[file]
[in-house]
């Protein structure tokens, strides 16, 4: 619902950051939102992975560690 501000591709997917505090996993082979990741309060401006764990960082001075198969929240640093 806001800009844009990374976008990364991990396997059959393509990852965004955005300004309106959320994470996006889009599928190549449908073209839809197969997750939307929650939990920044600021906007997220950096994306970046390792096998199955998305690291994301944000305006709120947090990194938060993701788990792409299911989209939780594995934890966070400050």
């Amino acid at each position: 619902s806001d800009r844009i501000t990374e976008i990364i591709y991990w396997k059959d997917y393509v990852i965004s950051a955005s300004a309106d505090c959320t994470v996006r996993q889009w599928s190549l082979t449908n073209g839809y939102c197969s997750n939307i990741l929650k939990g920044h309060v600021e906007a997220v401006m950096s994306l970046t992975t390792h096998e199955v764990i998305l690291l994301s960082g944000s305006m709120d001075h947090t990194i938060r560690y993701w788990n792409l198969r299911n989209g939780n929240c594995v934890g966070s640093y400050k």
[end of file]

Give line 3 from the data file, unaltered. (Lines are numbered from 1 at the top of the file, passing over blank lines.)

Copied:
């Amino acid at each position: 619902s806001d800009r844009i501000t990374e976008i990364i591709y991990w396997k059959d997917y393509v990852i965004s950051a955005s300004a309106d505090c959320t994470v996006r996993q889009w599928s190549l082979t449908n073209g839809y939102c197969s997750n939307i990741l929650k939990g920044h309060v600021e906007a997220v401006m950096s994306l970046t992975t390792h096998e199955v764990i998305l690291l994301s960082g944000s305006m709120d001075h947090t990194i938060r560690y993701w788990n792409l198969r299911n989209g939780n929240c594995v934890g966070s640093y400050k």